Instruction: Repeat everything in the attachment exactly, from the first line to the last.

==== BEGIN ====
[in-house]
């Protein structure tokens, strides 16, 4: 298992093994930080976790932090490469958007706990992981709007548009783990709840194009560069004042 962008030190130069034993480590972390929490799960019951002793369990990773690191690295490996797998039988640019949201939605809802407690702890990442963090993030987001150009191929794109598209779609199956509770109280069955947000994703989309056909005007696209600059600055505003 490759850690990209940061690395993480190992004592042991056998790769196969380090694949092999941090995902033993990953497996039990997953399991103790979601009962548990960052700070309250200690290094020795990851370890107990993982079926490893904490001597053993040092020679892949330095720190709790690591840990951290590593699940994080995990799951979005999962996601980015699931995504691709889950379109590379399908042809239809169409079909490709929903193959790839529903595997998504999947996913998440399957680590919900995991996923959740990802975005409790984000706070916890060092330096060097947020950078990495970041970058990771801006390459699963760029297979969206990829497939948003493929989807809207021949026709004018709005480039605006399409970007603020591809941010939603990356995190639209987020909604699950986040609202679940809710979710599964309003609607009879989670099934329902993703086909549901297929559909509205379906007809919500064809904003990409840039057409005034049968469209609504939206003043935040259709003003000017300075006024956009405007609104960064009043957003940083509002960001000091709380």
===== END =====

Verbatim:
[in-house]
């Protein structure tokens, strides 16, 4: 298992093994930080976790932090490469958007706990992981709007548009783990709840194009560069004042 962008030190130069034993480590972390929490799960019951002793369990990773690191690295490996797998039988640019949201939605809802407690702890990442963090993030987001150009191929794109598209779609199956509770109280069955947000994703989309056909005007696209600059600055505003 490759850690990209940061690395993480190992004592042991056998790769196969380090694949092999941090995902033993990953497996039990997953399991103790979601009962548990960052700070309250200690290094020795990851370890107990993982079926490893904490001597053993040092020679892949330095720190709790690591840990951290590593699940994080995990799951979005999962996601980015699931995504691709889950379109590379399908042809239809169409079909490709929903193959790839529903595997998504999947996913998440399957680590919900995991996923959740990802975005409790984000706070916890060092330096060097947020950078990495970041970058990771801006390459699963760029297979969206990829497939948003493929989807809207021949026709004018709005480039605006399409970007603020591809941010939603990356995190639209987020909604699950986040609202679940809710979710599964309003609607009879989670099934329902993703086909549901297929559909509205379906007809919500064809904003990409840039057409005034049968469209609504939206003043935040259709003003000017300075006024956009405007609104960064009043957003940083509002960001000091709380």